They may be expensive, but solid-state drives provide greater performance and reliability than conventional hard disks. We take a look at some of the latest SSDs that promise to give your Mac a boost.

There’s a saying in the computer industry that you can never have too much hard disk space. Fortunately, the cost of hard disk storage has fallen dramatically in recent years and it’s now quite common for both home and business users to have several terabytes of storage plugged into their Macs and PCs. 

Yet the biggest advance in storage technology at the moment is the arrival of expensive solid-state drives (SSDs) that offer relatively modest amounts of storage. Apple’s entry-level MacBook Air comes equipped with just 64GB of solid-state storage, and the brand new 13-inch MacBook Pro with Retina display includes just 128GB despite its thumping £1400 price tag.

However, solid-state technology does bring quite tangible benefits – especially for mobile computing. Solid-state drives contain no moving parts, so they’re smaller, lighter and faster than conventional hard disk drives. That lack of moving parts also makes them more power-efficient and less prone to wear and tear.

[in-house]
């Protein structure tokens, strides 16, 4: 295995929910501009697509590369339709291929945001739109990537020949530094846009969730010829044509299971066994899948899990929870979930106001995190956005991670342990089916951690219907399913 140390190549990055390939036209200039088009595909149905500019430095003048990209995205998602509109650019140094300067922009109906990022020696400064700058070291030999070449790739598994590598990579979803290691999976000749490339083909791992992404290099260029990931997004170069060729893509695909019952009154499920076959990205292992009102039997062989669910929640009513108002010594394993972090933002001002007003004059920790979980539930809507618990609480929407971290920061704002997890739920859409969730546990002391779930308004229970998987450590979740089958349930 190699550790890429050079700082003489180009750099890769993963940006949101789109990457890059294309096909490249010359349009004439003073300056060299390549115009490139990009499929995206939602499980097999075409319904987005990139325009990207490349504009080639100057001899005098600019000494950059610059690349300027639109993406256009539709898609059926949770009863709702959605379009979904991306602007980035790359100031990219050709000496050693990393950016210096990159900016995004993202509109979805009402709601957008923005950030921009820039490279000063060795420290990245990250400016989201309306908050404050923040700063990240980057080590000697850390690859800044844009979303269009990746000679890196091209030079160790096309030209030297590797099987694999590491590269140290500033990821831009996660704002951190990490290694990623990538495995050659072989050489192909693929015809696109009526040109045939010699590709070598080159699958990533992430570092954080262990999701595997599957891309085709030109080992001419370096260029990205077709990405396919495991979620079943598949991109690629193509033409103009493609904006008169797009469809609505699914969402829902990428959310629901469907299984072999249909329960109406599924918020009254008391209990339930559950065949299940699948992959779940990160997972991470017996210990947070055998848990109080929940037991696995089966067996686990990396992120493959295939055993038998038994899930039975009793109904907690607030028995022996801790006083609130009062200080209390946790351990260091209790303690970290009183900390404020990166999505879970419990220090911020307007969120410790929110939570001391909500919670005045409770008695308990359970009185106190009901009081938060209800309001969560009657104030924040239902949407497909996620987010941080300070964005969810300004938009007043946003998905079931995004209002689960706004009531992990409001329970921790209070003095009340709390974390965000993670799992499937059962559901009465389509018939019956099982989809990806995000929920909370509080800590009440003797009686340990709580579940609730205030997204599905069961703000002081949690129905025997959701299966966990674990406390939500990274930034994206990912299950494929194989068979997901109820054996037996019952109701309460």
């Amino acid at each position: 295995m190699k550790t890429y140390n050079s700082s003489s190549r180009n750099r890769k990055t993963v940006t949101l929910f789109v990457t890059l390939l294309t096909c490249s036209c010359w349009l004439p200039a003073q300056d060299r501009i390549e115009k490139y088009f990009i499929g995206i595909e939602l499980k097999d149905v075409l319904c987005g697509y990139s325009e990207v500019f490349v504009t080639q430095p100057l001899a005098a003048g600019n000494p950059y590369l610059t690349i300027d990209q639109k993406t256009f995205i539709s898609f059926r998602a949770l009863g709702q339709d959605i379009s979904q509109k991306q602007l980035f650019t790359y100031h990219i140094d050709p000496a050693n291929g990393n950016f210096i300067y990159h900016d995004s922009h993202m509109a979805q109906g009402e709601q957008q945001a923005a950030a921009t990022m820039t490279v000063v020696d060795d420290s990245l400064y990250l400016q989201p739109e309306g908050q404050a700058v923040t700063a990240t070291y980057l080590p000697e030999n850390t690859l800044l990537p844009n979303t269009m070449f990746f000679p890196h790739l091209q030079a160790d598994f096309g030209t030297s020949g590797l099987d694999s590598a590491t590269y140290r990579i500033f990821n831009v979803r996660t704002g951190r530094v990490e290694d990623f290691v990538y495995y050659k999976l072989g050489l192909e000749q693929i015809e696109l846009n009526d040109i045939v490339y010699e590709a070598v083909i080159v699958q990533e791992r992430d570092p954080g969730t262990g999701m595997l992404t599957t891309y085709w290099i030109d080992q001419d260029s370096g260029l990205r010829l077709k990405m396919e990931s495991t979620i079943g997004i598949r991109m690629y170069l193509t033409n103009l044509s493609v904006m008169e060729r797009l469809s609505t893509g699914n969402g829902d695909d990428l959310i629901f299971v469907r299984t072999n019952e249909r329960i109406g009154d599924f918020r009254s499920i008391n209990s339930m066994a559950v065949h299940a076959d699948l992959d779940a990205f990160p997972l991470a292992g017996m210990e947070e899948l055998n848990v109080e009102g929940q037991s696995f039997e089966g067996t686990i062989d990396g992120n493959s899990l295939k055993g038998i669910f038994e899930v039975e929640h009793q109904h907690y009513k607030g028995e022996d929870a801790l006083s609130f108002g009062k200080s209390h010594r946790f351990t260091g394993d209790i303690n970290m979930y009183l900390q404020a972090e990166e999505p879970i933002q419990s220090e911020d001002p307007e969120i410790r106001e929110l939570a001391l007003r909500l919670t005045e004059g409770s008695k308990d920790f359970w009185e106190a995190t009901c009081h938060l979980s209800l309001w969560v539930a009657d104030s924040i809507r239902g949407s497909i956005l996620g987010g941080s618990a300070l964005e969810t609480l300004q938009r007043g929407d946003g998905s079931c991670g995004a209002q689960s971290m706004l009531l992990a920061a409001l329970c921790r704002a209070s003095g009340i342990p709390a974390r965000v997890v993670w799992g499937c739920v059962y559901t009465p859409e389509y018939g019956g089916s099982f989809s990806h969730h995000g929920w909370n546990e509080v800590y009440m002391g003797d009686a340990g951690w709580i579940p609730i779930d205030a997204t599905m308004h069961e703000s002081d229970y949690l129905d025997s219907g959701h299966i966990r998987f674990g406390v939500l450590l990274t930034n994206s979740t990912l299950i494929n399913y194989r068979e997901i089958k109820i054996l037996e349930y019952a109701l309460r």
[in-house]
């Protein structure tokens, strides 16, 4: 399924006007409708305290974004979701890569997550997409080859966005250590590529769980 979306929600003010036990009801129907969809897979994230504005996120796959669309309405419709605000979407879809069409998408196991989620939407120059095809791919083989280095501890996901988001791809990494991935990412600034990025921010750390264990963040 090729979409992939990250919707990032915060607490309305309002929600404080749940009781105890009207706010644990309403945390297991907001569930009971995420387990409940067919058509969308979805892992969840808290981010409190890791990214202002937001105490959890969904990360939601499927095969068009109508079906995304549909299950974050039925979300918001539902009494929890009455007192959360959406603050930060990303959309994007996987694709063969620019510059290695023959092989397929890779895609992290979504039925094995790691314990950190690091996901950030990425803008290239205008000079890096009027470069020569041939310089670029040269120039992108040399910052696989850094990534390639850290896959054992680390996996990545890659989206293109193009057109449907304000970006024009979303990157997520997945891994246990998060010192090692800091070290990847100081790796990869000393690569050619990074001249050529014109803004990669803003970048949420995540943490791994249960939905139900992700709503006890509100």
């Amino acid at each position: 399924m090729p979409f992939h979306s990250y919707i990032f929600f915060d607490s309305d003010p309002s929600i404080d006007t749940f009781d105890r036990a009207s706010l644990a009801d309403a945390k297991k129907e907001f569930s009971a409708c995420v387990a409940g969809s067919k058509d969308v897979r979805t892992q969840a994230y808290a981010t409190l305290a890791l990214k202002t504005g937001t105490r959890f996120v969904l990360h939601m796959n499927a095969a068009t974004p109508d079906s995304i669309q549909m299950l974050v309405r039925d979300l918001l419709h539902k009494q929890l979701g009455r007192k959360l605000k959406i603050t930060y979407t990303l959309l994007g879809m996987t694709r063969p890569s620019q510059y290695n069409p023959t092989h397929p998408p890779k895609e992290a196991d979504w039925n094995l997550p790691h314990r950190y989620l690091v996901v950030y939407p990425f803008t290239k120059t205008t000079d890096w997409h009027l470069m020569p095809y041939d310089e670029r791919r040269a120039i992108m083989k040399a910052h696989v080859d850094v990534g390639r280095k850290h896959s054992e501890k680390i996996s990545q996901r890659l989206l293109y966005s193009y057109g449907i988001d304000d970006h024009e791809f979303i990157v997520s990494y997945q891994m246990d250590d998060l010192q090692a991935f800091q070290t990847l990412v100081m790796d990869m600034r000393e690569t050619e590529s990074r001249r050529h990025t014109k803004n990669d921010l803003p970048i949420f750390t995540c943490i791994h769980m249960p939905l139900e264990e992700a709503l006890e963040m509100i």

All that makes solid-state drives ideal for use with a MacBook laptop, but their speed makes them useful for desktop computers too, especially for tasks such as video-editing that involve extremely large file sizes. And, of course, that speed also makes them good candidates for use with Apple’s high-speed Thunderbolt interface.

Of course, we’ve been using solid-state memory for years now – in the form of compact little Flash memory sticks. And, in fact, Apple still tends to refer to ‘Flash storage’ in the specs for the MacBook range, rather than referring to solid-state storage. However, Flash memory was originally designed to provide low-cost storage for devices such as digital cameras. In contrast, modern solid-state drives are specifically designed for intensive daily use in computers, which is one reason why they’re so expensive.